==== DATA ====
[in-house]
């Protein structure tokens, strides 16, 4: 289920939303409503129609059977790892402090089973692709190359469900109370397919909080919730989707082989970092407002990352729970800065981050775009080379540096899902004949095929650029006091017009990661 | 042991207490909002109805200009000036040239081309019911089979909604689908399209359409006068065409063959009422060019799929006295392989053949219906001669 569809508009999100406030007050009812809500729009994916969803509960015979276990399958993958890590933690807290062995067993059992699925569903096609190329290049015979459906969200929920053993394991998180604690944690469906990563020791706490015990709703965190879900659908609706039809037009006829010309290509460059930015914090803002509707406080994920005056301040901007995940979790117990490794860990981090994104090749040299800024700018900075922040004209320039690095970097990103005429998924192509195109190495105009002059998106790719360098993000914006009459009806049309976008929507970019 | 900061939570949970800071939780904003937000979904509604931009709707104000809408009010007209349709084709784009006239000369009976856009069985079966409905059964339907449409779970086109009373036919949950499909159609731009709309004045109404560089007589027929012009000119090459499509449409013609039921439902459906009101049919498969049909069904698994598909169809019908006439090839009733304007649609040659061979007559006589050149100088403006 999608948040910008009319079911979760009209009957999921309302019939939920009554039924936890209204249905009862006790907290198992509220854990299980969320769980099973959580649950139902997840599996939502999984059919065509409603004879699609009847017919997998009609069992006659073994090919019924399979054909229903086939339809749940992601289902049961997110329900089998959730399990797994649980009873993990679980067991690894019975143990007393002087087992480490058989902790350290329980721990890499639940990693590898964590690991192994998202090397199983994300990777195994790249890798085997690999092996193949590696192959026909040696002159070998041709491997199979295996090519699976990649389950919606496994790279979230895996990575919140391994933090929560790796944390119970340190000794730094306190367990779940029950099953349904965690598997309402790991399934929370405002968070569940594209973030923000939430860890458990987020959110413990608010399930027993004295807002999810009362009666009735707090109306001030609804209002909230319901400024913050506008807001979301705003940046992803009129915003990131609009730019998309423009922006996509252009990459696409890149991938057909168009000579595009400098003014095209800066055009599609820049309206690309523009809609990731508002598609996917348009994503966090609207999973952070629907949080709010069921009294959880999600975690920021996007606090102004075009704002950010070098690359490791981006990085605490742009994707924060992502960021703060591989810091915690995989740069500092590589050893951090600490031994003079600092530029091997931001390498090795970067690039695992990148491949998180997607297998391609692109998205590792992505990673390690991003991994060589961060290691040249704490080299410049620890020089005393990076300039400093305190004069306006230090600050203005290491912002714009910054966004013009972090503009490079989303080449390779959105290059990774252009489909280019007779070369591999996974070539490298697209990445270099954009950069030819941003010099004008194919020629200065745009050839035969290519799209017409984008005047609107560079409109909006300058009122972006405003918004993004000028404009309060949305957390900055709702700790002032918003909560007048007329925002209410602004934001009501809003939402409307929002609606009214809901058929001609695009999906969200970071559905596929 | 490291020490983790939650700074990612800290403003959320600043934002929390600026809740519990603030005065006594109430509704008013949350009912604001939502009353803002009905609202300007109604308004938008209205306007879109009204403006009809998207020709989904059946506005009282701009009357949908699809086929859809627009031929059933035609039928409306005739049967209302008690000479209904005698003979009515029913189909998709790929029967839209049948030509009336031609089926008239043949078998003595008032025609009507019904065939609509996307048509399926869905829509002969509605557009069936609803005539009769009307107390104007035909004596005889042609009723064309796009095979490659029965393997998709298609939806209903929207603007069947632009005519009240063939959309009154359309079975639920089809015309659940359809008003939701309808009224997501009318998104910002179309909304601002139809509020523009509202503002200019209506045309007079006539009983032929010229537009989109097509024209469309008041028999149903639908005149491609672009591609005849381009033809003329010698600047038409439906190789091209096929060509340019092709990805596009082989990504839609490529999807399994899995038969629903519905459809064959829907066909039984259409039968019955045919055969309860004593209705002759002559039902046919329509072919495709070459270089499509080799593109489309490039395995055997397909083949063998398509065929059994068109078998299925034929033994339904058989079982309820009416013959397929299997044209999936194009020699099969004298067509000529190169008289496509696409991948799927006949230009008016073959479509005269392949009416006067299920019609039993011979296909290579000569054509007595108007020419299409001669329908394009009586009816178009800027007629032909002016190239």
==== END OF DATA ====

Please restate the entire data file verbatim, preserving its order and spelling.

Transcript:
[in-house]
């Protein structure tokens, strides 16, 4: 289920939303409503129609059977790892402090089973692709190359469900109370397919909080919730989707082989970092407002990352729970800065981050775009080379540096899902004949095929650029006091017009990661 | 042991207490909002109805200009000036040239081309019911089979909604689908399209359409006068065409063959009422060019799929006295392989053949219906001669 569809508009999100406030007050009812809500729009994916969803509960015979276990399958993958890590933690807290062995067993059992699925569903096609190329290049015979459906969200929920053993394991998180604690944690469906990563020791706490015990709703965190879900659908609706039809037009006829010309290509460059930015914090803002509707406080994920005056301040901007995940979790117990490794860990981090994104090749040299800024700018900075922040004209320039690095970097990103005429998924192509195109190495105009002059998106790719360098993000914006009459009806049309976008929507970019 | 900061939570949970800071939780904003937000979904509604931009709707104000809408009010007209349709084709784009006239000369009976856009069985079966409905059964339907449409779970086109009373036919949950499909159609731009709309004045109404560089007589027929012009000119090459499509449409013609039921439902459906009101049919498969049909069904698994598909169809019908006439090839009733304007649609040659061979007559006589050149100088403006 999608948040910008009319079911979760009209009957999921309302019939939920009554039924936890209204249905009862006790907290198992509220854990299980969320769980099973959580649950139902997840599996939502999984059919065509409603004879699609009847017919997998009609069992006659073994090919019924399979054909229903086939339809749940992601289902049961997110329900089998959730399990797994649980009873993990679980067991690894019975143990007393002087087992480490058989902790350290329980721990890499639940990693590898964590690991192994998202090397199983994300990777195994790249890798085997690999092996193949590696192959026909040696002159070998041709491997199979295996090519699976990649389950919606496994790279979230895996990575919140391994933090929560790796944390119970340190000794730094306190367990779940029950099953349904965690598997309402790991399934929370405002968070569940594209973030923000939430860890458990987020959110413990608010399930027993004295807002999810009362009666009735707090109306001030609804209002909230319901400024913050506008807001979301705003940046992803009129915003990131609009730019998309423009922006996509252009990459696409890149991938057909168009000579595009400098003014095209800066055009599609820049309206690309523009809609990731508002598609996917348009994503966090609207999973952070629907949080709010069921009294959880999600975690920021996007606090102004075009704002950010070098690359490791981006990085605490742009994707924060992502960021703060591989810091915690995989740069500092590589050893951090600490031994003079600092530029091997931001390498090795970067690039695992990148491949998180997607297998391609692109998205590792992505990673390690991003991994060589961060290691040249704490080299410049620890020089005393990076300039400093305190004069306006230090600050203005290491912002714009910054966004013009972090503009490079989303080449390779959105290059990774252009489909280019007779070369591999996974070539490298697209990445270099954009950069030819941003010099004008194919020629200065745009050839035969290519799209017409984008005047609107560079409109909006300058009122972006405003918004993004000028404009309060949305957390900055709702700790002032918003909560007048007329925002209410602004934001009501809003939402409307929002609606009214809901058929001609695009999906969200970071559905596929 | 490291020490983790939650700074990612800290403003959320600043934002929390600026809740519990603030005065006594109430509704008013949350009912604001939502009353803002009905609202300007109604308004938008209205306007879109009204403006009809998207020709989904059946506005009282701009009357949908699809086929859809627009031929059933035609039928409306005739049967209302008690000479209904005698003979009515029913189909998709790929029967839209049948030509009336031609089926008239043949078998003595008032025609009507019904065939609509996307048509399926869905829509002969509605557009069936609803005539009769009307107390104007035909004596005889042609009723064309796009095979490659029965393997998709298609939806209903929207603007069947632009005519009240063939959309009154359309079975639920089809015309659940359809008003939701309808009224997501009318998104910002179309909304601002139809509020523009509202503002200019209506045309007079006539009983032929010229537009989109097509024209469309008041028999149903639908005149491609672009591609005849381009033809003329010698600047038409439906190789091209096929060509340019092709990805596009082989990504839609490529999807399994899995038969629903519905459809064959829907066909039984259409039968019955045919055969309860004593209705002759002559039902046919329509072919495709070459270089499509080799593109489309490039395995055997397909083949063998398509065929059994068109078998299925034929033994339904058989079982309820009416013959397929299997044209999936194009020699099969004298067509000529190169008289496509696409991948799927006949230009008016073959479509005269392949009416006067299920019609039993011979296909290579000569054509007595108007020419299409001669329908394009009586009816178009800027007629032909002016190239």